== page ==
Not only can sulforaphane boost the gene expression of heat shock proteins as much as sixfold within six hours, but it can also double the mass of mitochondria in human cells growing in a petri dish. So, maybe if we give some broccoli to those with autism, it will also make things better by relieving some of that mitochondrial dysfunction that is creating even more free radicals.

Can we just try giving these kids some broccoli already?

Before we do, there’s one final factor. Neuroinflammation—brain inflammation—is another causal factor in autism. If, at autopsy, you look at brain tissue of those with autism, you can see inflammation throughout the white matter, and if you do a spinal tap, you’ll find up to 200 times the levels of inflammatory mediators, such as interferon, bathing their brains. What’s causing all that inflammation?

Well, the master regulator of the inflammatory cascade is a protein called NF-kappa-beta, which induces inflammation. If overexpressed, as in autism, it can lead to chronic or excessive inflammation. If only there were a food …

Really? Broccoli does that, too? Yes! In fact, the major anti-inflammatory mechanism for sulforaphane is inhibiting NF-kappa-beta.

That completes the picture. Give broccoli to someone with autism, and heat shock proteins are released to boost synaptic transmission, Nrf2 is activated to wipe out the free radicals, mitochondrial function is restored, and we suppress the inflammation triggered by NF-kappa-beta. One food counters all four purported causal factors of autism.

That’s one of the differences between foods and drugs. Drugs tend to have single effects. But, autism spectrum disorder is multifactorial, so it’s no wonder there are no drugs that work. Unlike drugs, however, the complex chemistry of plants includes phytochemicals that spur multiple biochemical reactions in the body. 

And when researchers tested this theory out, giving people with autism spectrum disorder (ASD) a treatment of sulforaphane, the results were important.

Researchers from Harvard Medical School, the University of Massachusetts Medical School, and other institutions say they “observed consistent and large improvements in behavior in the majority of sulforaphane-treated ASD [participants].”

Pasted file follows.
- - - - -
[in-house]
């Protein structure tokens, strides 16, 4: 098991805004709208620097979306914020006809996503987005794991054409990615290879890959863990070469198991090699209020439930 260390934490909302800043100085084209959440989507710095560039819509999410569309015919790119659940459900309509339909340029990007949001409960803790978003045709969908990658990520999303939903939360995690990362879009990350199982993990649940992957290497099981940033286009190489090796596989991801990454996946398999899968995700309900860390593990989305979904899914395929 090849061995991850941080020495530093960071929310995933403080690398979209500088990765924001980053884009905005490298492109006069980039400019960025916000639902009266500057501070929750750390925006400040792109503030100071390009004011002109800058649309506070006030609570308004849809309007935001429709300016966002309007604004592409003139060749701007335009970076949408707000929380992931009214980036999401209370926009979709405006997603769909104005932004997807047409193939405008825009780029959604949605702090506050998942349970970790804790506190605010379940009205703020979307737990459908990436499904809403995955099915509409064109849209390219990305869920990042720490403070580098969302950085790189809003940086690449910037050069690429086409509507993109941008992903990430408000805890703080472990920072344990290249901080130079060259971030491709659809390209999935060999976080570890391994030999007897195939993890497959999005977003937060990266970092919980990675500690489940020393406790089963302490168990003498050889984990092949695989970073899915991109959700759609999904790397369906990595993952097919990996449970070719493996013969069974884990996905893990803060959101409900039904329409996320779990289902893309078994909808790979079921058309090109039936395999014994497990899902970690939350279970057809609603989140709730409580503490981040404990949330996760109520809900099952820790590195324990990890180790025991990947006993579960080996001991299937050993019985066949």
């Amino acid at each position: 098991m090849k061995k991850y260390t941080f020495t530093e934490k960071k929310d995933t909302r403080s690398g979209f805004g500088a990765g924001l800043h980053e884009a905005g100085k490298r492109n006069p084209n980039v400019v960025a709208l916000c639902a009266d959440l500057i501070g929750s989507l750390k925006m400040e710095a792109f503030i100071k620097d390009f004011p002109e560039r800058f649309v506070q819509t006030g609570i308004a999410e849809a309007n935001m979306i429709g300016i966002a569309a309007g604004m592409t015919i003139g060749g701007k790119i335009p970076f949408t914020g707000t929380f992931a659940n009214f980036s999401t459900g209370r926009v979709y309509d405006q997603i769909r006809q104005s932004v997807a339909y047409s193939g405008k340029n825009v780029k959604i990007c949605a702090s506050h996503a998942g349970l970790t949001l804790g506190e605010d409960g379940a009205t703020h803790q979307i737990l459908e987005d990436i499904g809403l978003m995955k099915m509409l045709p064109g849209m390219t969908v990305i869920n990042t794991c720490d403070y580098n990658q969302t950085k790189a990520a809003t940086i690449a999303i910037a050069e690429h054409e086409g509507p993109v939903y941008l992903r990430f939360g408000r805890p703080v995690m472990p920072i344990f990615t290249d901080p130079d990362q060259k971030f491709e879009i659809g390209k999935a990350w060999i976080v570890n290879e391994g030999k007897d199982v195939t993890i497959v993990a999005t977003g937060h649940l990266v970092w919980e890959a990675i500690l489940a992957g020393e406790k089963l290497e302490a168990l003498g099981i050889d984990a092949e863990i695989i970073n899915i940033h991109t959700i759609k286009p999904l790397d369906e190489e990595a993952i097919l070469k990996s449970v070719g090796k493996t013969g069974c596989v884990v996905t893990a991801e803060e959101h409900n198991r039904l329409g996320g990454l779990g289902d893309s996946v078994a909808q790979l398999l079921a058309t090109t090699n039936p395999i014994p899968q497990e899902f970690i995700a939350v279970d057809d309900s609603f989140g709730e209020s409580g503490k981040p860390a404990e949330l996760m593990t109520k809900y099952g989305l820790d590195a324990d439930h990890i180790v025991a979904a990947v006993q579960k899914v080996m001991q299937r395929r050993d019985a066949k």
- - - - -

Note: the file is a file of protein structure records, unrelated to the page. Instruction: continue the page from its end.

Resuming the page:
They note, however, that the sample size and diversity of participants was limited, and broader studies are required.

The findings were published in PNAS (Proceedings of the National Academy of Sciences of the United States) in 2014.

“Most clinical studies and medications aim to restrain ASD’s troublesome symptoms. In contrast, this study was, to our knowledge, one of the few designed to target core clinical features as well as the fundamental biochemical abnormalities of ASD (oxidative stress and antioxidant deficiency, increased susceptibility to electrophile toxicity, and inflammation) by the administration of sulforaphane,” they state.

“Unlike the rapid onset of changes in behavior during fever in ASD, responses to sulforaphane in this study appeared over several weeks. This finding suggests that sulforaphane may cause increases in gene transcription in multiple underperforming cell-signaling pathways.”

The implications of the study and previous findings that fever could dramatically alleviate ASD behaviors have profound significance.

Michael Greger, M.D., FACLM, is a physician, New York Times bestselling author, and internationally recognized professional speaker on a number of important public health issues. He has lectured at the Conference on World Affairs, the National Institutes of Health, and the International Bird Flu Summit, testified before Congress, appeared on “The Dr. Oz Show” and “The Colbert Report,” and was invited as an expert witness in defense of Oprah Winfrey at the infamous “meat defamation” trial. This article was originally published on

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Michael Greger